Three-mile-wide 'potentially hazardous' asteroid will fly past Earth

Rob Waugh
Geminid meteor shower UK: How to watch as Phaethon asteroid debris lights up Earth’s skies
Geminid meteor shower UK: How to watch as Phaethon asteroid debris lights up Earth’s skies

A three-mile-wide asteroid, named after a Greek demi-God who nearly destroyed Earth, is going to buzz our planet before Christmas.

The object, named 3200 Phaethon will fly past ‘quite close’, Russian astronomers have said – stressing there’s no chance it will actually hit Earth.

Phaethon was a Greek demi-God who borrowed his father, the sun God Helios’s chariot, and nearly burnt the Earth to a cinder, before being killed by Zeus.

NASA classifies it as a ‘potentially hazardous asteroid’, but it will pass 6.4 million miles from Earth on December 17.

The Phaethon asteroid puzzles scientists because it has some features similar to a comet, with a slight ‘tail’ visible on previous passes.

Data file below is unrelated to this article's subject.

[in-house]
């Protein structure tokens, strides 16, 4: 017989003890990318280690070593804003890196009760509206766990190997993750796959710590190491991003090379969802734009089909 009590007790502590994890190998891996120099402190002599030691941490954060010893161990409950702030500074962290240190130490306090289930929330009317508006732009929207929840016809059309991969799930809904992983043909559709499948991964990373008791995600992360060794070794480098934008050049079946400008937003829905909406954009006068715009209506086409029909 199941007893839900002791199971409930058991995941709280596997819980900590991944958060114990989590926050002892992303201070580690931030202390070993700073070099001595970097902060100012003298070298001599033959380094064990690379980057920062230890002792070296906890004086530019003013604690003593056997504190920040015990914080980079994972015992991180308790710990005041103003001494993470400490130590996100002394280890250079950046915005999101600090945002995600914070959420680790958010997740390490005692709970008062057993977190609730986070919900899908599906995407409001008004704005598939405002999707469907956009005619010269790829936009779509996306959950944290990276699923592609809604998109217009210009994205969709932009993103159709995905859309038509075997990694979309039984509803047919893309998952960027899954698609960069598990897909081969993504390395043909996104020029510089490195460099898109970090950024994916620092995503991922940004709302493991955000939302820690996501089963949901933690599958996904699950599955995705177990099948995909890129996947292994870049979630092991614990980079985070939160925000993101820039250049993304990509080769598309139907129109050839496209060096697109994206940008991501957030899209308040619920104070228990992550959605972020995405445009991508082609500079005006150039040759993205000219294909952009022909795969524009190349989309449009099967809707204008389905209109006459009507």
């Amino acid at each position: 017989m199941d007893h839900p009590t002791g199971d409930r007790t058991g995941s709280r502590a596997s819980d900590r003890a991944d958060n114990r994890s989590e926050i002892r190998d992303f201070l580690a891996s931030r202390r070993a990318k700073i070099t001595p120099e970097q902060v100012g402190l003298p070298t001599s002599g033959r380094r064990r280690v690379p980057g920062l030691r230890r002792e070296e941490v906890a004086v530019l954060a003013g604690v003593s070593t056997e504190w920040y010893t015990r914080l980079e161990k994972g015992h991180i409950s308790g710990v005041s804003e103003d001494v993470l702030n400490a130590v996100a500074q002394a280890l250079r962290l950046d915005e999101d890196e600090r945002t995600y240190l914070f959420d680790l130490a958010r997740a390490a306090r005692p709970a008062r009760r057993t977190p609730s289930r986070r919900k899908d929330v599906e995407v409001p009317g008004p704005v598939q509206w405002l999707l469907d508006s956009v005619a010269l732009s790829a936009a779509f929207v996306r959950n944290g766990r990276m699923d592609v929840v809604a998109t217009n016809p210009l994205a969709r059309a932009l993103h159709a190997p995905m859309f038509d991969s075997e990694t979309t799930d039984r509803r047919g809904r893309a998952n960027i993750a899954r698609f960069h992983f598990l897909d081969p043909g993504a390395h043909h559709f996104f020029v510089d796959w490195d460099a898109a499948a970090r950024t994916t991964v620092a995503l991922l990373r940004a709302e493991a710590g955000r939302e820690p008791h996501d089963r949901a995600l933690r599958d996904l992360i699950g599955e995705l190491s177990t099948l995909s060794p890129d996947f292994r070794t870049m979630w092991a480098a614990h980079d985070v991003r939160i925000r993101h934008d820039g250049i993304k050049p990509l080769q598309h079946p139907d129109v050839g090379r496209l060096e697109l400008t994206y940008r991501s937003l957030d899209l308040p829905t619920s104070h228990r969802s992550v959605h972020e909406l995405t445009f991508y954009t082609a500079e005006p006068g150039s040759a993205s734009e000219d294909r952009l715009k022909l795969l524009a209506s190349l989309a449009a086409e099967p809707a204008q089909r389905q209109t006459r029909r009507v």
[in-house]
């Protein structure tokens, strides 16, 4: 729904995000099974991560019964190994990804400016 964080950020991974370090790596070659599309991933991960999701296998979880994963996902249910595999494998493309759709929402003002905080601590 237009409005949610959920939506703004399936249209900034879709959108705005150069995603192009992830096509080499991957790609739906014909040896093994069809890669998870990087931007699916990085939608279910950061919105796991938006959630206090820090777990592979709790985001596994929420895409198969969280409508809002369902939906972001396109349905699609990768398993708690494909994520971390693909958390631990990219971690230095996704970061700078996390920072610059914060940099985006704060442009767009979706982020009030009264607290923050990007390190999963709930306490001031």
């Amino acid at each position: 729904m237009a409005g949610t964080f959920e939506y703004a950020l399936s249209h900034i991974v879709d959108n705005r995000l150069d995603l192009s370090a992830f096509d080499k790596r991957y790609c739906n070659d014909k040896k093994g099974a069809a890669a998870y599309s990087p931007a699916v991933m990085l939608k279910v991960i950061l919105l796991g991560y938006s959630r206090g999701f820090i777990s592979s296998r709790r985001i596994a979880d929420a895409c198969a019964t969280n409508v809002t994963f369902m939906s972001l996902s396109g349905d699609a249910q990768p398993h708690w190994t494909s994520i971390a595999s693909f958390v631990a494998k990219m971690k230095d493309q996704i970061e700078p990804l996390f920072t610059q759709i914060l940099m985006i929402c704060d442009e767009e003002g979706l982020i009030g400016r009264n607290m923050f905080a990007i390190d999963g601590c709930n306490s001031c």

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In a statement, Immanuel Kant Baltic Federal University said: ‘Apparently, this asteroid was once a much bigger object.

‘But its many approaches to the Sun have caused it to crumble into smaller pieces which eventually formed this meteor shower.

‘If so, the asteroid itself could be the residue of a comet nucleus.

‘The asteroid’s extremely elongated orbit, thanks to which it sometimes gets to the Sun closer than Mercury and it sometimes moves away farther than Mars, is another argument in favour of this theory.’

Nasa defines potentially hazardous asteroids (PHAs) based on parameters that measure the asteroid’s potential to make threatening close approaches to the Earth.